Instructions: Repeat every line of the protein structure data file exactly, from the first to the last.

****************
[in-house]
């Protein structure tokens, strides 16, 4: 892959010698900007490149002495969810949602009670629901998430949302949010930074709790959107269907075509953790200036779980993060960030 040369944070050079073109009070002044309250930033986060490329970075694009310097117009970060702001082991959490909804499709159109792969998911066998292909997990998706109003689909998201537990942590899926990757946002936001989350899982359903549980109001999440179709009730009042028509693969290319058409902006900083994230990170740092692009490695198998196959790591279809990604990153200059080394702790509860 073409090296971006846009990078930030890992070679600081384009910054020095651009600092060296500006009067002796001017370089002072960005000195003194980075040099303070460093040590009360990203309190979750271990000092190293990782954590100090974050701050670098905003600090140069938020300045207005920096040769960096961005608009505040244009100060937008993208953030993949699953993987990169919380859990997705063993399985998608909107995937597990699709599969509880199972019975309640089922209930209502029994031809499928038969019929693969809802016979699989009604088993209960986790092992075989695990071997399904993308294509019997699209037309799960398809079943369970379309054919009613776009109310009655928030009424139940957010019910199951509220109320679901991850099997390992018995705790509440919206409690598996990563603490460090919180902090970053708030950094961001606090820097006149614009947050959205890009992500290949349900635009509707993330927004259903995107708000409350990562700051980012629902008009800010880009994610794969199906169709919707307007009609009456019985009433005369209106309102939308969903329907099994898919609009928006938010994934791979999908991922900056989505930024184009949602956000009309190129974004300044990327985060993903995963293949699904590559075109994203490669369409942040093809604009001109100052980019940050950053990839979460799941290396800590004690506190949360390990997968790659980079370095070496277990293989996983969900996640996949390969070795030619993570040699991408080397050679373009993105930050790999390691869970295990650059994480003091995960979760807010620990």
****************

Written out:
[in-house]
């Protein structure tokens, strides 16, 4: 892959010698900007490149002495969810949602009670629901998430949302949010930074709790959107269907075509953790200036779980993060960030 040369944070050079073109009070002044309250930033986060490329970075694009310097117009970060702001082991959490909804499709159109792969998911066998292909997990998706109003689909998201537990942590899926990757946002936001989350899982359903549980109001999440179709009730009042028509693969290319058409902006900083994230990170740092692009490695198998196959790591279809990604990153200059080394702790509860 073409090296971006846009990078930030890992070679600081384009910054020095651009600092060296500006009067002796001017370089002072960005000195003194980075040099303070460093040590009360990203309190979750271990000092190293990782954590100090974050701050670098905003600090140069938020300045207005920096040769960096961005608009505040244009100060937008993208953030993949699953993987990169919380859990997705063993399985998608909107995937597990699709599969509880199972019975309640089922209930209502029994031809499928038969019929693969809802016979699989009604088993209960986790092992075989695990071997399904993308294509019997699209037309799960398809079943369970379309054919009613776009109310009655928030009424139940957010019910199951509220109320679901991850099997390992018995705790509440919206409690598996990563603490460090919180902090970053708030950094961001606090820097006149614009947050959205890009992500290949349900635009509707993330927004259903995107708000409350990562700051980012629902008009800010880009994610794969199906169709919707307007009609009456019985009433005369209106309102939308969903329907099994898919609009928006938010994934791979999908991922900056989505930024184009949602956000009309190129974004300044990327985060993903995963293949699904590559075109994203490669369409942040093809604009001109100052980019940050950053990839979460799941290396800590004690506190949360390990997968790659980079370095070496277990293989996983969900996640996949390969070795030619993570040699991408080397050679373009993105930050790999390691869970295990650059994480003091995960979760807010620990």